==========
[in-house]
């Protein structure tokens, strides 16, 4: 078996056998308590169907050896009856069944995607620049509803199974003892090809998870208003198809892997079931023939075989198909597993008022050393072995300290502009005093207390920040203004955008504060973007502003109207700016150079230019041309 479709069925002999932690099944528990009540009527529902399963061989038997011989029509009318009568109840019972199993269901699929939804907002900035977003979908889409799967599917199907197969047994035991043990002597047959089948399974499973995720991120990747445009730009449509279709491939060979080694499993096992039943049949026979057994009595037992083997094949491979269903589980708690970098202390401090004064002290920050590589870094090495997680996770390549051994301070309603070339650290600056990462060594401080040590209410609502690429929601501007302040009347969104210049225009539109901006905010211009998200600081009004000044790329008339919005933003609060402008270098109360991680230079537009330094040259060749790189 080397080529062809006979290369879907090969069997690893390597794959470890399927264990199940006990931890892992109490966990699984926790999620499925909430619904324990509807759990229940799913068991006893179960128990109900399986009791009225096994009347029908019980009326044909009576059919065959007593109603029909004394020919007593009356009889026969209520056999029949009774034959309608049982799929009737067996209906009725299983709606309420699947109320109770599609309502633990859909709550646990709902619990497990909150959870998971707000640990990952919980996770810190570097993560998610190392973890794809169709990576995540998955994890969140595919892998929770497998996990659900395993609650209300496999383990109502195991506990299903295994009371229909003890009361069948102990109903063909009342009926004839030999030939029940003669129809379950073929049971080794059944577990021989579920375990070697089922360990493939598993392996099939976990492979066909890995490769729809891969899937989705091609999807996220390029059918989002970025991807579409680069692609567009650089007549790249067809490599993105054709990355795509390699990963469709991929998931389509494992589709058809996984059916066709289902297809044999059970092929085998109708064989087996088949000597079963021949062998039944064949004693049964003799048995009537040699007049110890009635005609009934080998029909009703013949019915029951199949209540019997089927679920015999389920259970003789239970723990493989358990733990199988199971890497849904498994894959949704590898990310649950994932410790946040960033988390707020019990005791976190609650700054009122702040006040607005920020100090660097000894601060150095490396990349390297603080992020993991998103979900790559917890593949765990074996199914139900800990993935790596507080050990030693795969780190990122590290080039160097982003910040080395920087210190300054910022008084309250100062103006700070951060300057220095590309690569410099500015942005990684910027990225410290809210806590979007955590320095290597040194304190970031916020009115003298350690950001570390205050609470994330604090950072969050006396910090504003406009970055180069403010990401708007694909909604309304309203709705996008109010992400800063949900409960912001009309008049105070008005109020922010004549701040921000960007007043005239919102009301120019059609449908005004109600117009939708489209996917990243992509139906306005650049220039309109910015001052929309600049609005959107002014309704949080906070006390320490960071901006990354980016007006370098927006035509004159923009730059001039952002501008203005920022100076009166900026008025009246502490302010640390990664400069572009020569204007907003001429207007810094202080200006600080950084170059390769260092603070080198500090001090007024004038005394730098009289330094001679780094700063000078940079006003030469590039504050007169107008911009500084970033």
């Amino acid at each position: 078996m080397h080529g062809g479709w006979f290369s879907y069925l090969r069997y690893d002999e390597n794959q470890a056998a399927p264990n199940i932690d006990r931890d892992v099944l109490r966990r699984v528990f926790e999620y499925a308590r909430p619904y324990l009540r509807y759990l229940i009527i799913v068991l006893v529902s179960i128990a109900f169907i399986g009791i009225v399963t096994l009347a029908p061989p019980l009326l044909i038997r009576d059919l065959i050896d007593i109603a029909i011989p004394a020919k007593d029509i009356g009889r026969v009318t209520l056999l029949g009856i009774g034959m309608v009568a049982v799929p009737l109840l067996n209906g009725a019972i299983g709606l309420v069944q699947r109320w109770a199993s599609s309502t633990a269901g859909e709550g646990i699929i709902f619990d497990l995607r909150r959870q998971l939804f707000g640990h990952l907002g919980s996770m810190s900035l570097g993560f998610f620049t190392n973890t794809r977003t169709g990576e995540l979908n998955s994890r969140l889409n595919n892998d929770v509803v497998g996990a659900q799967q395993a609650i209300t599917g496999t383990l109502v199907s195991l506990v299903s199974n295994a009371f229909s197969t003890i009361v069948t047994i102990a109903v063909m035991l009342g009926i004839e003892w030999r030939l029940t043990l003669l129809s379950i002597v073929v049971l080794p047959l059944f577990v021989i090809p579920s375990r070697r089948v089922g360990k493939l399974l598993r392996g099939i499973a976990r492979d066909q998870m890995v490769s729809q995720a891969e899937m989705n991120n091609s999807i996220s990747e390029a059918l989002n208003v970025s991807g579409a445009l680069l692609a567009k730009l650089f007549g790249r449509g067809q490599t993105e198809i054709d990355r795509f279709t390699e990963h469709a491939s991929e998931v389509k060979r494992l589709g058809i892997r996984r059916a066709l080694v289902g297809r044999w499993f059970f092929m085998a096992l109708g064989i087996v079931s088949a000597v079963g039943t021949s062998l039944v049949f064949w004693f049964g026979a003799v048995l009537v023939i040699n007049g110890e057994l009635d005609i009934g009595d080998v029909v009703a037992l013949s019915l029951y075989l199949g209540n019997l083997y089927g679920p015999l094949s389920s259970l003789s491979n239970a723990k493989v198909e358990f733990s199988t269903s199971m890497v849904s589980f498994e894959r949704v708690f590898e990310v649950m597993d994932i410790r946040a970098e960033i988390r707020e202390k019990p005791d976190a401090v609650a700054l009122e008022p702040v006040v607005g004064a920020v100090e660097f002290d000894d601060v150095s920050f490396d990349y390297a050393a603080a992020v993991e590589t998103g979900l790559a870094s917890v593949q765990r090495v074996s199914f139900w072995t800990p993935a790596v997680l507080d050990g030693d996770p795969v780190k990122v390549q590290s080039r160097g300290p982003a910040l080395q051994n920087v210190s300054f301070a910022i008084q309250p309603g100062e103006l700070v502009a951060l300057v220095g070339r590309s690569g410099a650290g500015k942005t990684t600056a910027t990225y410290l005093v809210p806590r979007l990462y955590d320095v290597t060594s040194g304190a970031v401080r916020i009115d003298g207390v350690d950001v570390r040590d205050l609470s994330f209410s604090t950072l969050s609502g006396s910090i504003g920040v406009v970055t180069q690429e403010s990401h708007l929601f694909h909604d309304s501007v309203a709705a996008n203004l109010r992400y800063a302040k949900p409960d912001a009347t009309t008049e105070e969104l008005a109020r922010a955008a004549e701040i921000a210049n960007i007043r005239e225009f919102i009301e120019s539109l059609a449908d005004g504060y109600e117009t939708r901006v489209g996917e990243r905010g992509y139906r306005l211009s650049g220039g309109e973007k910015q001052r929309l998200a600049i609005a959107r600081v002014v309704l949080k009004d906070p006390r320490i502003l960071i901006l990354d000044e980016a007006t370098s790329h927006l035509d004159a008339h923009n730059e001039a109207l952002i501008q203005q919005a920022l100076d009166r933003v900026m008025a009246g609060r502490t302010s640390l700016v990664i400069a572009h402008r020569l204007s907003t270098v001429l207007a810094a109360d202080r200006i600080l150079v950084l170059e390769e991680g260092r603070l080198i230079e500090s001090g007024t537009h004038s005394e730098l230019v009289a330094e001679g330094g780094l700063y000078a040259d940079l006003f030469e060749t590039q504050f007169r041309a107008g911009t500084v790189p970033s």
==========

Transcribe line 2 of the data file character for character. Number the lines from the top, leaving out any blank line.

């Protein structure tokens, strides 16, 4: 078996056998308590169907050896009856069944995607620049509803199974003892090809998870208003198809892997079931023939075989198909597993008022050393072995300290502009005093207390920040203004955008504060973007502003109207700016150079230019041309 479709069925002999932690099944528990009540009527529902399963061989038997011989029509009318009568109840019972199993269901699929939804907002900035977003979908889409799967599917199907197969047994035991043990002597047959089948399974499973995720991120990747445009730009449509279709491939060979080694499993096992039943049949026979057994009595037992083997094949491979269903589980708690970098202390401090004064002290920050590589870094090495997680996770390549051994301070309603070339650290600056990462060594401080040590209410609502690429929601501007302040009347969104210049225009539109901006905010211009998200600081009004000044790329008339919005933003609060402008270098109360991680230079537009330094040259060749790189 080397080529062809006979290369879907090969069997690893390597794959470890399927264990199940006990931890892992109490966990699984926790999620499925909430619904324990509807759990229940799913068991006893179960128990109900399986009791009225096994009347029908019980009326044909009576059919065959007593109603029909004394020919007593009356009889026969209520056999029949009774034959309608049982799929009737067996209906009725299983709606309420699947109320109770599609309502633990859909709550646990709902619990497990909150959870998971707000640990990952919980996770810190570097993560998610190392973890794809169709990576995540998955994890969140595919892998929770497998996990659900395993609650209300496999383990109502195991506990299903295994009371229909003890009361069948102990109903063909009342009926004839030999030939029940003669129809379950073929049971080794059944577990021989579920375990070697089922360990493939598993392996099939976990492979066909890995490769729809891969899937989705091609999807996220390029059918989002970025991807579409680069692609567009650089007549790249067809490599993105054709990355795509390699990963469709991929998931389509494992589709058809996984059916066709289902297809044999059970092929085998109708064989087996088949000597079963021949062998039944064949004693049964003799048995009537040699007049110890009635005609009934080998029909009703013949019915029951199949209540019997089927679920015999389920259970003789239970723990493989358990733990199988199971890497849904498994894959949704590898990310649950994932410790946040960033988390707020019990005791976190609650700054009122702040006040607005920020100090660097000894601060150095490396990349390297603080992020993991998103979900790559917890593949765990074996199914139900800990993935790596507080050990030693795969780190990122590290080039160097982003910040080395920087210190300054910022008084309250100062103006700070951060300057220095590309690569410099500015942005990684910027990225410290809210806590979007955590320095290597040194304190970031916020009115003298350690950001570390205050609470994330604090950072969050006396910090504003406009970055180069403010990401708007694909909604309304309203709705996008109010992400800063949900409960912001009309008049105070008005109020922010004549701040921000960007007043005239919102009301120019059609449908005004109600117009939708489209996917990243992509139906306005650049220039309109910015001052929309600049609005959107002014309704949080906070006390320490960071901006990354980016007006370098927006035509004159923009730059001039952002501008203005920022100076009166900026008025009246502490302010640390990664400069572009020569204007907003001429207007810094202080200006600080950084170059390769260092603070080198500090001090007024004038005394730098009289330094001679780094700063000078940079006003030469590039504050007169107008911009500084970033």